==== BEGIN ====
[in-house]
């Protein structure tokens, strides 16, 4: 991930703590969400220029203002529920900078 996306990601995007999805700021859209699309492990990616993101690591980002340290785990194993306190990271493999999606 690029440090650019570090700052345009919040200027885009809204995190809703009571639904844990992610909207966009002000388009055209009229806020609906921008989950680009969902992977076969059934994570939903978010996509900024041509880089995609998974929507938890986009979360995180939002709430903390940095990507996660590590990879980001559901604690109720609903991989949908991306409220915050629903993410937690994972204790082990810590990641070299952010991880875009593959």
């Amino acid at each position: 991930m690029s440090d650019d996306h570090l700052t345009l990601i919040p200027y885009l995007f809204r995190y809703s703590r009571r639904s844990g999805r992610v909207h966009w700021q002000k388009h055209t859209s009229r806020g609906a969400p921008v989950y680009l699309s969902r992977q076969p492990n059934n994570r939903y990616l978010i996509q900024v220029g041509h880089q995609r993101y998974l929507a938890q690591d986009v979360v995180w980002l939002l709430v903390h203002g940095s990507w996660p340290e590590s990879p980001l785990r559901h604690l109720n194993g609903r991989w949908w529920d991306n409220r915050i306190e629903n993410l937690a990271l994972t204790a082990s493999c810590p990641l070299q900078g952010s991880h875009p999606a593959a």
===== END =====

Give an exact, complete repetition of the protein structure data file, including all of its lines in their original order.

[in-house]
């Protein structure tokens, strides 16, 4: 991930703590969400220029203002529920900078 996306990601995007999805700021859209699309492990990616993101690591980002340290785990194993306190990271493999999606 690029440090650019570090700052345009919040200027885009809204995190809703009571639904844990992610909207966009002000388009055209009229806020609906921008989950680009969902992977076969059934994570939903978010996509900024041509880089995609998974929507938890986009979360995180939002709430903390940095990507996660590590990879980001559901604690109720609903991989949908991306409220915050629903993410937690994972204790082990810590990641070299952010991880875009593959």
């Amino acid at each position: 991930m690029s440090d650019d996306h570090l700052t345009l990601i919040p200027y885009l995007f809204r995190y809703s703590r009571r639904s844990g999805r992610v909207h966009w700021q002000k388009h055209t859209s009229r806020g609906a969400p921008v989950y680009l699309s969902r992977q076969p492990n059934n994570r939903y990616l978010i996509q900024v220029g041509h880089q995609r993101y998974l929507a938890q690591d986009v979360v995180w980002l939002l709430v903390h203002g940095s990507w996660p340290e590590s990879p980001l785990r559901h604690l109720n194993g609903r991989w949908w529920d991306n409220r915050i306190e629903n993410l937690a990271l994972t204790a082990s493999c810590p990641l070299q900078g952010s991880h875009p999606a593959a």